a.k.a. Kidou Senshi Gundam
The year is Universal Century 0079, and the solar system is at war with itself. The Duchy of Zeon and the Earth Federation have begun a struggle for dominance over the interstellar colonies. It is in this war that a young boy named Amuro Ray has his life changed forever when he finds himself in the cockpit of the Federation’s latest weapon: the RX-78-2 Gundam.
summary by Ender
Highs: Dramatic story; fleshed-out characters; action sequences
Lows: Dated animation; occasionally loses itself
Here it is, the controversial and groundbreaking anime that started it all. Tomino Yoshiyuki’s Mobile Suit Gundam is a science fiction classic that forever changed the way giant robots were seen. Now, more than twenty years old, does it still hold the weight it once did?
Mobile Suit Gundam is a science fiction tale that deals first and foremost with the ideas of humanity, war and progression. This is not a glorified Crusher Joe space opera, neither is it a Grave of the Fireflies-type drama. This is an anime that mixes both of these elements to present an exciting and dark story of people’s lives as they are forever changed by war. Everyone fights (or doesn’t) for their own reasons, and each character’s reasons are fleshed out. Even characters that are only in for no more than three episodes are given their due. Again, as with most of Tomino’s works, the choices and changes that occur with these characters are accentuated in battles. Unlike most mecha series, this is an anime whose battles fit with the story and are not tossed in needlessly. True, there are times when much of the action takes place outside the cockpit, though a lot of the story is told on the frantic, desperate and darkened battlefields. If there is one thing that can be said during the battles, they truly show that war is something which no one is spared.
Of course, some otaku may be inclined to ignore an anime as old as this. After all, this doesn’t show any signs of hiding its age. Reused cells and scan lines are frequent. But the main problem is the occasional story break. Mobile Suit Gundam occasionally throws in an episode or a certain element (the g-armor and Gundam-hammer being examples) that bumps the story around. I can’t think of a reason why a series that relies so much on story would throw in filler episodes. Neither can I understand why it would toss in things seen in typical giant robot shows when it is clearly unique from the pack. These things, thankfully, can be overlooked.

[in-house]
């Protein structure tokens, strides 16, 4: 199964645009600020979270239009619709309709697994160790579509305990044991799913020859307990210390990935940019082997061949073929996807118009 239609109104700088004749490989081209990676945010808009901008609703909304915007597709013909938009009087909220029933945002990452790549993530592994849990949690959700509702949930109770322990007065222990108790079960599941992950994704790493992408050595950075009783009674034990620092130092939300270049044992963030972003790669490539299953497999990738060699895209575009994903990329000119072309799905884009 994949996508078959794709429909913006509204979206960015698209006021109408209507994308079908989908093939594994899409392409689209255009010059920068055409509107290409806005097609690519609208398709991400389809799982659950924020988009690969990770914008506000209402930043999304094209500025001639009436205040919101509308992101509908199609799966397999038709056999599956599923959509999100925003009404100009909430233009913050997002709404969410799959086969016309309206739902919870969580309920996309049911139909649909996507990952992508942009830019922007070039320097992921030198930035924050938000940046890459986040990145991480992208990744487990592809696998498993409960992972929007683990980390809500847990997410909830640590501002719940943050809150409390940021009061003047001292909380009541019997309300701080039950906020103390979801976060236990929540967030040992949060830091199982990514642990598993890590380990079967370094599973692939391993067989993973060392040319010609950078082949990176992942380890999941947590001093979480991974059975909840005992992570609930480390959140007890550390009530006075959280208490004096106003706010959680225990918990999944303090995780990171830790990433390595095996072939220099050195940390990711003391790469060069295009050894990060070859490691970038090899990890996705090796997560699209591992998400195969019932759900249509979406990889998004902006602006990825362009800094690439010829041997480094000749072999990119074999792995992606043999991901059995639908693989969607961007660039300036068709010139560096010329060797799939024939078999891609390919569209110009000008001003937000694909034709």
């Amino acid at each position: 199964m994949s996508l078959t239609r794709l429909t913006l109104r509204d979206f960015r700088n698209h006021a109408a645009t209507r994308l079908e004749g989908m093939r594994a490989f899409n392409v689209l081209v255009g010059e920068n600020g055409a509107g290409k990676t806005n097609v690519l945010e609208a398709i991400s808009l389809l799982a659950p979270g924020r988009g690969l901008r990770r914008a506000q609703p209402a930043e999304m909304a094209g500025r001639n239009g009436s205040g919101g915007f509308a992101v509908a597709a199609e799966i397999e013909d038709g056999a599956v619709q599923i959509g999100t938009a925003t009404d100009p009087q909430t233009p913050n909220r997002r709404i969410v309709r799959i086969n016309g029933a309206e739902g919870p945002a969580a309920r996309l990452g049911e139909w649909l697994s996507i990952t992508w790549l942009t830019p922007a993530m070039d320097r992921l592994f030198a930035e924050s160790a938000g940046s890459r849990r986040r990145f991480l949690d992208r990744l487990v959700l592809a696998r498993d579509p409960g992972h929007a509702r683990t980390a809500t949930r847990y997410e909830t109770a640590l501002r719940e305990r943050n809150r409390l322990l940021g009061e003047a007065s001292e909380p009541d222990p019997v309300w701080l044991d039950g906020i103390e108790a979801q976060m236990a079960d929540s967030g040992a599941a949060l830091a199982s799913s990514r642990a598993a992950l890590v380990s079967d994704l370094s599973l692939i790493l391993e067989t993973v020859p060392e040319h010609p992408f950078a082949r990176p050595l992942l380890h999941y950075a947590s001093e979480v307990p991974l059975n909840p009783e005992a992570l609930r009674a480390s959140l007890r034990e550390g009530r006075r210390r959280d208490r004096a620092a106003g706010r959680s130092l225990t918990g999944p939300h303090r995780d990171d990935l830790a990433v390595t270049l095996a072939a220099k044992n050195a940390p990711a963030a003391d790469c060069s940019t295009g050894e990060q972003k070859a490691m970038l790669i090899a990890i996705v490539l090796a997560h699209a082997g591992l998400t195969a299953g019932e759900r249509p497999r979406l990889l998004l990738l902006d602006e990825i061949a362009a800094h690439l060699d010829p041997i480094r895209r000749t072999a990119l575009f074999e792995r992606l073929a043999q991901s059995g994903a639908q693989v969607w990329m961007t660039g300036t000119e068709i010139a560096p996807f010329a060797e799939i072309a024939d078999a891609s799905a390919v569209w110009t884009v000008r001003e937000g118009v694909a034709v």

Still, despite its flaws, Mobile Suit Gundam is still an enjoyable anime with enough action, characters and depth to satisfy most anime fans who crave these things. This is the very definition of an epic. So suit up and sit back because this here’s one for the history books.
Highs: Never stops building steam; well-developed characters and relationships
Lows: Slow beginning isn’t always focused; no time for reflection at the end
Here we have it: the anime that spawned a slew of television series, movies, OVAs, manga tankoubon and merchandise, plus influenced mecha anime for more than a generation. And Mobile Suit Gundam never even completed its original 52-episode run!
This begs the question, “What’s the cause of all of this?” It’s the way that Tomino Yoshiyuki stepped into uncharted territory for the time. No longer do flawless superheroes use omnipotent mecha to duke it out with heartless villains; instead, mecha here are used as principle elements in driving a war, rounded characters and even the politics behind it all. And just the way that everything keeps building up (and no, I’m not talking about upgrading Wing Gundam to Wing Gundam Zero) allows for this epic space opera to show that you haven’t seen the best until you’ve seen the last. Yet, at the heart of Mobile Suit Gundam lies the characters, who aren’t all good or evil but are imperfect in their ways. Time and patience yield that there are many sides and deeply intricate relationships held by people on all sides of the war.
At the outset, the story moves very slowly to properly build characters from the ground up; this is understandable. What isn’t understandable is the fact that numerous self-contained episodes only serve to harm the overall flow of the story in the first half. These episodes are used to shed light on characters and situations, but they border on being filler more often than not. I would argue that these episodes should’ve been thrown away to allow for a more suitable ending, but as it was, the Sunrise staff was barely able to get 4 more episodes in as the series was supposed to be cancelled at 39. My problem isn’t with the Battle of A Baoa Qu, but rather that the very end is a bit Disneyesque; it leaves off with a sort of “… and everyone lived happily ever after… until Zeta Gundam” feel.
I feel that watching Mobile Suit Gundam made me grow quite a bit as an otaku; it’s so much easier to understand the origins of modern mecha as well as just why Tomino Yoshiyuki is so highly praised. If you look past the old school animation, prepare to be immersed in an epic series that forever altered the face of anime.
Mobile Suit Gundam can be downloaded legally in the United States HERE.